First Round Capital has been a very lean firm in terms of overhead as it has grown its portfolio to some 120+ companies (according to its website). But recently it has taken some steps towards adding more support infrastucture. Early this month First Round announced the addition of Jack Leidlein, previously Head of Business Operations & Recruiting at Scribd, as Head of Talent. Late last year FRC added Cece Cheng, a Princeton grad whose background is mostly in PR and corporate communication, as an Associate. Other staff (excluding Partners or Principals) are Brett Berson, who was recently promoted to VP of Platform, and CFO Jeff Donnon, who goes back with Josh Kopelman to Half.com. I'm sure there must be some other support staff, but don' know how many or where they are located. I believe Berson and Donnon are based out of Conshohocken, but Cheng is based in San Francisco and Leidlein will split time between New York and San Francisco.
To what extent FRC may add additional centralized support resources is unknown. As a seed stage investor, First Round's assets under management are still relatively small (a few hundred million as opposed to $1 billion plus), and it is difficult to support the type of overhead some larger venture firms are developing.
Chances that FRC might move from Conshohocken to Philadelphia (in a job ad earlier this year caught by Technically Philly the firm said it was considering such a move) could get a boost if Mayor Nutter signs a bill recently passed by City Council 16 to 1 exempting investment funds and their general partners from the city's 6.5 percent business tax on profits. The Inquirer reported early this month that Mayor Nutter was "leaning toward" signing the bill.
Josh Kopelman took an active role in publicly supporting the JOBS Act, which in an amazing event for this day and age was passed by both houses of Congress and signed by the President on April 5.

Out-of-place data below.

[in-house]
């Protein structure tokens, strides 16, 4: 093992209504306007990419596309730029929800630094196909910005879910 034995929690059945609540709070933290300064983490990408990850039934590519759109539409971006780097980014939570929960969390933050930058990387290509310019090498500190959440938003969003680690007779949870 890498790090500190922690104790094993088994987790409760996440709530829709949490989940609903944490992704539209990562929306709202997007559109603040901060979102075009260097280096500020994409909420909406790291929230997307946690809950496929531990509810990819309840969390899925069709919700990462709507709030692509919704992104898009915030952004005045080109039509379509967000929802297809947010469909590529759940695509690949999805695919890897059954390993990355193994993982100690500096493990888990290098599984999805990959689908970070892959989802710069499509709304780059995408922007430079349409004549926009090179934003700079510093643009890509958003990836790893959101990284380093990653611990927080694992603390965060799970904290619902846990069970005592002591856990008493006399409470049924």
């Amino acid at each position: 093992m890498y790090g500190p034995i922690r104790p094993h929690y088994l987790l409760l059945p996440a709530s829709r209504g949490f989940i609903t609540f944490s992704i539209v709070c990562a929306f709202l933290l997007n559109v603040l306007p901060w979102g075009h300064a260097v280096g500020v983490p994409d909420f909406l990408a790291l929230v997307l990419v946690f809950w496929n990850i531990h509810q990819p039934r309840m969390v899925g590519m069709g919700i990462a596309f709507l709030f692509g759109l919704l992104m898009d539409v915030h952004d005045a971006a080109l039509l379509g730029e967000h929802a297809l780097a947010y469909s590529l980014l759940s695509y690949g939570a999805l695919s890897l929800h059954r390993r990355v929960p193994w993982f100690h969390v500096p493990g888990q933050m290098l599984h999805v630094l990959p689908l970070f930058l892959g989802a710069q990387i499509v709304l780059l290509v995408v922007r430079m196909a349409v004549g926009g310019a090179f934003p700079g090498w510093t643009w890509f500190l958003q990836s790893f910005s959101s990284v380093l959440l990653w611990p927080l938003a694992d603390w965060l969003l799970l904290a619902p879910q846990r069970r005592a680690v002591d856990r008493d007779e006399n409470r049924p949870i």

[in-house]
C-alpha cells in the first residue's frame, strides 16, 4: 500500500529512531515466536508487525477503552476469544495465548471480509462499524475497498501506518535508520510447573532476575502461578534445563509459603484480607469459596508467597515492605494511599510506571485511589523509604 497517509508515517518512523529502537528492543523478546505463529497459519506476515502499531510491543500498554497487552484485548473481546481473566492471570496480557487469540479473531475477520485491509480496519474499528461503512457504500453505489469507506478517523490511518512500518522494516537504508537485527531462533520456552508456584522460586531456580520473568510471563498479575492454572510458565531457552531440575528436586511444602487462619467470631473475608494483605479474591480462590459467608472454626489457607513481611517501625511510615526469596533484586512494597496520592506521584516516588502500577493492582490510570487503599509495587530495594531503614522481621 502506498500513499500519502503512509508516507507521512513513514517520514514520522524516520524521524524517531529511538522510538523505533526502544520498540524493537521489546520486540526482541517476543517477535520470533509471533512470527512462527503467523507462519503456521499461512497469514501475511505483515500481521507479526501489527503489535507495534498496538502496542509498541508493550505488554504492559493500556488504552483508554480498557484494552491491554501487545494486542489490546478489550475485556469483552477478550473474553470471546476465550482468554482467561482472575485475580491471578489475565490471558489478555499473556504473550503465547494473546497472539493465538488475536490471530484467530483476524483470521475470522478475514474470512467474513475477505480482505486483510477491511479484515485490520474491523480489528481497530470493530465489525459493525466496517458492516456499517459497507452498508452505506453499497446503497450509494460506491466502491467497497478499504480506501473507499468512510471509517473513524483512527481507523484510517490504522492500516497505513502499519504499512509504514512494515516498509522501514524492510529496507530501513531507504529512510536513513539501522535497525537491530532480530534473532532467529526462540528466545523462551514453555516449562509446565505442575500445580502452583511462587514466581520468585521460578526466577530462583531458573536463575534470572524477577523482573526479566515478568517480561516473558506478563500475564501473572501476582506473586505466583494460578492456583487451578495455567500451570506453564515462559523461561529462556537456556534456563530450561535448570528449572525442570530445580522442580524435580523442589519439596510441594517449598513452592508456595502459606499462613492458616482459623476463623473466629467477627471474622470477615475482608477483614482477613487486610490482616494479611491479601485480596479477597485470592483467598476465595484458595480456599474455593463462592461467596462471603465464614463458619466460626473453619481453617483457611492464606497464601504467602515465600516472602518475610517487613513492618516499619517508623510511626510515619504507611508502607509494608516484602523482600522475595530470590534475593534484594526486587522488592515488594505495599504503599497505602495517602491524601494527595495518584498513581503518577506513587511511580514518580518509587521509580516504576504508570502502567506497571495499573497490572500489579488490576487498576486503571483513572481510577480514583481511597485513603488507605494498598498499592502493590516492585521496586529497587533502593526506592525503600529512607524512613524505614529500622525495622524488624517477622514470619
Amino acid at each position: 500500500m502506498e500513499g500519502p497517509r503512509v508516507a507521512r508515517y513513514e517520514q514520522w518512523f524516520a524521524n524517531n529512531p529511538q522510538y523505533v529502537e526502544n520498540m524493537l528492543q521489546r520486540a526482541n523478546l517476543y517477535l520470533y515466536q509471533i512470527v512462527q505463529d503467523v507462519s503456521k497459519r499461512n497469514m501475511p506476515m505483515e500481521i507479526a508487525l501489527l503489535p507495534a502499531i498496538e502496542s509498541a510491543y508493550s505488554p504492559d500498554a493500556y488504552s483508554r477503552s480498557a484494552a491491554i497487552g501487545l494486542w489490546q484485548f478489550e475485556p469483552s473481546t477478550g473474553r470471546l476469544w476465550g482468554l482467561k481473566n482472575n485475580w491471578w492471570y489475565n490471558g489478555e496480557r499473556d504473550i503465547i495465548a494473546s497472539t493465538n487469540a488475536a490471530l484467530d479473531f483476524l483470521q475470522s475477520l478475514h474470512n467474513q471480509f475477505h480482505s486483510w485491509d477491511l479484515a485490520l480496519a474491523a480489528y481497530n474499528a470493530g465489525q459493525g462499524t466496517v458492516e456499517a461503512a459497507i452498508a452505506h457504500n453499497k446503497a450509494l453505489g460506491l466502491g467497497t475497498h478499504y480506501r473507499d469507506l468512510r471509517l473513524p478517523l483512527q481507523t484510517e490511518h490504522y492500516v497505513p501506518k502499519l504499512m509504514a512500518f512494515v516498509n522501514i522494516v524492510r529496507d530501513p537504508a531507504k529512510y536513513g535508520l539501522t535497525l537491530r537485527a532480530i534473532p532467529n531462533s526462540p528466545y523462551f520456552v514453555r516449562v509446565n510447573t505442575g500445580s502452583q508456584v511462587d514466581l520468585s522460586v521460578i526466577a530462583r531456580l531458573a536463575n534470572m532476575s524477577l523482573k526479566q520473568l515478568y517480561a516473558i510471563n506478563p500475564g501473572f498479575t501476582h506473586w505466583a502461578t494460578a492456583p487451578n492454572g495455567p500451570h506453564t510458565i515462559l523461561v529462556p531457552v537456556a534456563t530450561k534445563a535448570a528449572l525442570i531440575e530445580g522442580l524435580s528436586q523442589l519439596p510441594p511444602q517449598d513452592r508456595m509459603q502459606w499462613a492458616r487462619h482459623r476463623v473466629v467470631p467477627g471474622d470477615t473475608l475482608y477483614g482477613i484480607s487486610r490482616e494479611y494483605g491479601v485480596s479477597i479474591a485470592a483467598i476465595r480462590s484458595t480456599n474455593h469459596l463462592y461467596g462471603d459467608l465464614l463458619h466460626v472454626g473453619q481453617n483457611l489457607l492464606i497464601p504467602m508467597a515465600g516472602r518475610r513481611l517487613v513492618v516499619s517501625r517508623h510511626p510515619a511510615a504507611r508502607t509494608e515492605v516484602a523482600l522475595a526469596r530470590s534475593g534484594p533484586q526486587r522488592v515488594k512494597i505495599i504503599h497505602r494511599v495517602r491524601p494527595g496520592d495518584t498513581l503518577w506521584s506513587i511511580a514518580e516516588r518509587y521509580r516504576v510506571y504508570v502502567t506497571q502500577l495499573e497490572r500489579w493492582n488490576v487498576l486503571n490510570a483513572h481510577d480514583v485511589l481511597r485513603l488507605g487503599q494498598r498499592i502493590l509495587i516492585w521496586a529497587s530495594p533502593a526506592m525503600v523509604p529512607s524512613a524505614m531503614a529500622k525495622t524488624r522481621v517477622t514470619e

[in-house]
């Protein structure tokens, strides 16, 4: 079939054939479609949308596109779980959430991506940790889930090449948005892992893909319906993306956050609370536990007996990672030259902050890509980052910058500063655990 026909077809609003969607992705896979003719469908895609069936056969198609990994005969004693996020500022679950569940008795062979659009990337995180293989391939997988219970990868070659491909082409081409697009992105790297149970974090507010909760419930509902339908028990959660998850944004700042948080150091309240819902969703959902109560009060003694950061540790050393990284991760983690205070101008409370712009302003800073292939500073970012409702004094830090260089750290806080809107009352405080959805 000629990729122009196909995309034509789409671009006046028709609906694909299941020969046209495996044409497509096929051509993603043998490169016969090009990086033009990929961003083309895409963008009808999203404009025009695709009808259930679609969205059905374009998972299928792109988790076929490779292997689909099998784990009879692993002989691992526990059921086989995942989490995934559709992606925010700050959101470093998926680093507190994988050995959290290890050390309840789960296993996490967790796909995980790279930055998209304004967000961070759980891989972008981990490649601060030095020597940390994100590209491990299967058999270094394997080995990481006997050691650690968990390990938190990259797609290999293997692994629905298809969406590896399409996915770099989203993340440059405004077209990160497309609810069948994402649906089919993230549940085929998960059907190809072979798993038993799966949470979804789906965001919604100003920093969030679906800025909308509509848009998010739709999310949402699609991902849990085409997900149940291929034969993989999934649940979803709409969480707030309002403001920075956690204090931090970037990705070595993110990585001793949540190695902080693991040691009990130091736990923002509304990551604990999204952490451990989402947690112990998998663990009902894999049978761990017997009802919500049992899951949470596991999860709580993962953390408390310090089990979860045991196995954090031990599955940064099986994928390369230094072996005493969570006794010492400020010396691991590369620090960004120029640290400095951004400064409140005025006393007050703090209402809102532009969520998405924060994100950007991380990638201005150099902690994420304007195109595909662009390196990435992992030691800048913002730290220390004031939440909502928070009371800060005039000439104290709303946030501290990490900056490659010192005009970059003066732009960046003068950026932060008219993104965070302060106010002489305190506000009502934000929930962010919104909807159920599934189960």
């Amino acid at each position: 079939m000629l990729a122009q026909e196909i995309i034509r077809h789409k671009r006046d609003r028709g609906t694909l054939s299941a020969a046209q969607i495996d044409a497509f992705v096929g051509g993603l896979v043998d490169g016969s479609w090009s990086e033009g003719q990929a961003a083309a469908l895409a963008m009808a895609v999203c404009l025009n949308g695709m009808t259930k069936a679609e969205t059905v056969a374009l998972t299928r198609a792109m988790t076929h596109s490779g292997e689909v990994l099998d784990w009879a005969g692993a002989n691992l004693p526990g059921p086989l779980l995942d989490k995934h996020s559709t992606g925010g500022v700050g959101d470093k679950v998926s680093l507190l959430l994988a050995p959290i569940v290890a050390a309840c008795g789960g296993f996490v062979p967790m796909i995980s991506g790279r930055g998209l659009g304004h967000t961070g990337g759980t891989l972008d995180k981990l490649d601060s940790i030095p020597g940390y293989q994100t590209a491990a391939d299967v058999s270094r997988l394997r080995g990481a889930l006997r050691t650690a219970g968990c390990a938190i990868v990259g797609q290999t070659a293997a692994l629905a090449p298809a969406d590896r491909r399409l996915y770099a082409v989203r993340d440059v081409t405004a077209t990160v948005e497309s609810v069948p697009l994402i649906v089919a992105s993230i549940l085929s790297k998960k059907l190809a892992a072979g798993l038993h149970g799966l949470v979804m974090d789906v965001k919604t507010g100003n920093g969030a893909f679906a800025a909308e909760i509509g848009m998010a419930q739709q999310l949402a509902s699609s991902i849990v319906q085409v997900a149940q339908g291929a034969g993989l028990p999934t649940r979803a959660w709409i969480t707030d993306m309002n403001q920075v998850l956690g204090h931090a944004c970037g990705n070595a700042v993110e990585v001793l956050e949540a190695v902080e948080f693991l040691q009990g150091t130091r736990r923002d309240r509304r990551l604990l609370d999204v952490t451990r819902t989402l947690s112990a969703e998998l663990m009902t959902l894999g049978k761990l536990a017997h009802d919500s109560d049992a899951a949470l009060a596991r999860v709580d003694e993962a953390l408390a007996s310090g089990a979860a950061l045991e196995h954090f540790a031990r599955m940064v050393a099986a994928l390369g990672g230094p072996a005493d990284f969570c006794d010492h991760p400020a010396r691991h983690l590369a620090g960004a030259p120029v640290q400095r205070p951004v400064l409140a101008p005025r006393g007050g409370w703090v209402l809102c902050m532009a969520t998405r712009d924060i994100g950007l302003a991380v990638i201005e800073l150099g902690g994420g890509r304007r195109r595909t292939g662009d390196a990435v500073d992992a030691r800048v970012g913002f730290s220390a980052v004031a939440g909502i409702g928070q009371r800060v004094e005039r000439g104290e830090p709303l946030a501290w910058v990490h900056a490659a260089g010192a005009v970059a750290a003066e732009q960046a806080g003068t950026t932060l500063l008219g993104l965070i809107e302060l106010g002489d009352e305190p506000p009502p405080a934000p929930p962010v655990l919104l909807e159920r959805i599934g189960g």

Portfolio company Monetate lists 18 open positions on FRC's job board, about 7 of which appear engineering-oriented. The Conshohocken-based eCommerce software firm recieved seed funding and a follow on round led by FRC and later a much larger round lead by Boston's OpenView Venture Partners.
FRC is moving to larger quarters in the same building on Union Square in New York, so it is offering a sublease on its old 3,000 square foot office on 200 Park Avenue South.
FRC is one of many (big name seed and angel) investors in mobile development startup Cabana, which has just launched a product called Fan Page Mobilizer aimed at bringing small businesses' Facebook fan pages to smartphones. The goal is to provide an easy to use tool that non-technical small business users can set up by themselves. Cabana is based in San Francisco.
Silicon Alley Insider reports that New York-based Fab continues to do very well since its pivot and relaunch last June. The FRC-backed fashion-oriented site now has a $100 milion annual run rate and 225 employees.
Forbes has a piece on New York-based SinglePlatform, which as its name implies provides one platform from which a small business can manage its content across all of its social media sites. Sales are expected to grow from $2 million last year to $15 million in 2012.
LA-based DogVacay raised $1 million led by FRC to address a need any dog owner can relate to: it matches people seeking a nice environment for their dog to stay while they're away with qualified people willing to take in and care for the dogs in their own homes. And Yummly, a recipe site with an emphasis on eating healthy, came back for a second helping of funding ($6 miilion) from a prestigious investor group, including Unilever. FRC was a return investor. Co-founders David Feller and Vadim Geshel are both veterans of Half.com who moved to California (where Yummly is based) after its acquisition by eBay.
I wrote about myYearbook (in which FRC was an early investor) and its now parent company Quepasa's decision to rebrand as MeetMe. They reportedly paid a good deal of money for the rights to the Meet.me domain name. I also covered Solve Media's intoduction of its CAPTCHA-like offering for opting out of pre-roll video ads, and got some info on the size of Solve's current presence in Philly.